Ladies and gentlemen,

Trade can be a powerful force for change. Our Director General, Dr. Ngozi Okonjo-Iweala, has reiterated several times that trade, and the WTO, are part of the solution to climate change and environmental degradation.

Climate change is one of the most pressing challenges of our time. The World Bank estimates that natural disasters already cost low- and middle-income countries $390 billion per year in damage related to water, transport, and power infrastructure.

In that context, adapting to climate change by reducing climate-related risks and vulnerability is a key economic strategy. International trade can contribute to climate change adaptation efforts by enhancing economic resilience to extreme weather events through diversified supply chains, timely provision of essential good and service, improved food security, and greater access to climate-related adaptation technologies.

Reducing greenhouse gases emissions that contribute to climate change is also essential. The transition to a low-carbon economy entails a substantive transformation of energy, production, transport and land-use systems. While climate change mitigation measures may incur short-term economic costs and cause short-term job losses, a just transition to a more sustainable economy offers much potential.

The International Energy Agency estimates that meeting Paris Agreement targets would require annual clean energy investments to triple to 4 trillion USD by 2030. Ensuring sustainable infrastructure will be a critical determinant of future growth and prosperity. A green transition also brings employment opportunities: ILO estimates that 24 million jobs worldwide could be created by the green economy by 2030, a net increase of 18 million.

Open trade plays a critical role in providing affordable access to advanced technologies needed to transition to a low-carbon economy. Lowering barriers to trade in environmental goods and services helps facilitate transfer and deployment of climate change mitigation and adaptation technologies.

85% of Members who responded to 2022 WTO-OECD Aid for Trade Monitoring and Evaluation questionnaire observed that their domestic trade objectives address environmental concerns. This shows a resolve among the Membership to use trade as a tool for sustainable development. We must facilitate this process by ensuring Members, especially developing countries and LDCs, have the necessary resources to pursue trade and sustainability objectives.

Aid for trade can play an essential role in channelling the resources to realise a just green transition for developing countries. The Aid for Trade initiative has continued to gather strength, with consistent year on year gains since inception. In sum, more than 556 billion dollars of Aid for Trade has been disbursed globally to address trade-related constraints of developing countries and LDCs. In fact, a record-high disbursement value of 48.7 billion dollars was recorded in 2020. This is despite the uncertainties caused by budgetary constraints and pandemic-led effects over recent years.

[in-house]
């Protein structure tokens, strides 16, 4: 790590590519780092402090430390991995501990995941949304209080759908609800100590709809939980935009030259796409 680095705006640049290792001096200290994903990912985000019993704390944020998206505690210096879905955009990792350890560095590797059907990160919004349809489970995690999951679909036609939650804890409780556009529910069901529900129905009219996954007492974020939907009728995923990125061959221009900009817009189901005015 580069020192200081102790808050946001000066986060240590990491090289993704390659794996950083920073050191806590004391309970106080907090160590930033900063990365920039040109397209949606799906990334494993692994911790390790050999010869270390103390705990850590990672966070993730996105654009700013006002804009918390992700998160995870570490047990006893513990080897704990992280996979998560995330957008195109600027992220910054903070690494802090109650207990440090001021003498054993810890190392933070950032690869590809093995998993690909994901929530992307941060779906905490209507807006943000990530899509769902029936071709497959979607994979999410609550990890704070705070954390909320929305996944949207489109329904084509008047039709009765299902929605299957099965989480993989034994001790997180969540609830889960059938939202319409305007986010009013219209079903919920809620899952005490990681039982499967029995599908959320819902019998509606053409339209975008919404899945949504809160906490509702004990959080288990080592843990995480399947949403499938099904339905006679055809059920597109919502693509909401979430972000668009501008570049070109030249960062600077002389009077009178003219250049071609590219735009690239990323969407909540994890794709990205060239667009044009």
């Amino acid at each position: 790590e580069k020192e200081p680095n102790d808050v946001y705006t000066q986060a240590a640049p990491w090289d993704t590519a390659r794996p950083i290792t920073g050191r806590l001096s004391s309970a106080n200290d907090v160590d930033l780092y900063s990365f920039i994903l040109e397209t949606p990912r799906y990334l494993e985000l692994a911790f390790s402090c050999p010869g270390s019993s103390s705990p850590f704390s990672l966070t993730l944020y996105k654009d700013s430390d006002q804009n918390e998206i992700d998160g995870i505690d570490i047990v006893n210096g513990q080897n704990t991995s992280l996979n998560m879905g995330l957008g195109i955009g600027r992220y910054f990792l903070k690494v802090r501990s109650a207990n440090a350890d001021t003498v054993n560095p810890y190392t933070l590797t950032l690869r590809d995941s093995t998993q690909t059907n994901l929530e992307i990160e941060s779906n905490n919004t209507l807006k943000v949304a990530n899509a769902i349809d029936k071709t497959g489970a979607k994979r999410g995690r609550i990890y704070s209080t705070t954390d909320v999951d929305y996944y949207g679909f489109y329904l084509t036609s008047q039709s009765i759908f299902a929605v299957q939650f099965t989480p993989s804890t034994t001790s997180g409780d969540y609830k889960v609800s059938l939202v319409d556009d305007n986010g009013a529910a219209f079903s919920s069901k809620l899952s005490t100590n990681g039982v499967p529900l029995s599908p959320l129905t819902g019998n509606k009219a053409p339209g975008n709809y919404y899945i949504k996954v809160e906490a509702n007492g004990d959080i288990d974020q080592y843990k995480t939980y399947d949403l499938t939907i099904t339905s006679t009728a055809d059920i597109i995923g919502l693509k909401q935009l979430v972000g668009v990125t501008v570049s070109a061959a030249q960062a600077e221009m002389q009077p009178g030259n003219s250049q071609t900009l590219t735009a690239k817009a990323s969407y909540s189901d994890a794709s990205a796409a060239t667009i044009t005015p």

What is very interesting to note is that 51% of Aid for Trade commitments made in 2020 include climate-related objectives. A majority of this climate-tagged funding, around 40%, has been allocated for LDCs.

We also see a realignment of aid for trade priorities on a sectoral level. Within the energy sector, which contributes a large share of total Green House Gas emissions, more and more support is being rechannelled to support renewables. Aid for Trade disbursements towards renewable sources increased by 36% between 2019 and 2020. During the same period, the share of disbursements to non-renewable sources actually decreased by 26%.

The WTO Membership has taken active steps to do their part in facilitating a transition to sustainable development. Initiatives such as the Trade and Environmental Sustainability Structured Discussions, the Informal Dialogue on Plastics Pollution and Sustainable Plastics Trade, and the Fossil Fuel Subsidy Reform stand testament to Members' commitment to bring forth change. The agreement on fisheries subsides, which was agreed upon during the Ministerial Conference last month, is another example of this commitment. The Agreement serves as an indication of Members' interest in tackling climate and sustainability issues within the framework of the WTO.

Though we see progress in aid for trade, and momentum at the WTO, the rate of change is not enough. We continue to fall short of the 100 billion a year target that we set for climate finance by 2020. There remains a substantial gap between what is required and what has been provisioned. Developing countries and LDCs urgently require support to implement climate-smart infrastructure and recast local production towards sustainability.  We are not using the full potential of the multilateral trading system to accelerate the pace of change to adapt to and mitigate climate change.

This is not to say that we have not made advancements. Developing countries and LDCs have taken leadership in many aspects. Several impressive projects in these countries are flag bearers for sustainable development. During this session for instance, you will hear more about The Lake Turkhana Wind Power project from Kenya which makes for a fascinating story.

I hope the discussions that we will be having today pave way for a better understanding of the current state of play. I also hope that the discussions will highlight steps we can take, as an international community, to accelerate the move towards sustainable aid for trade.

Thank you.




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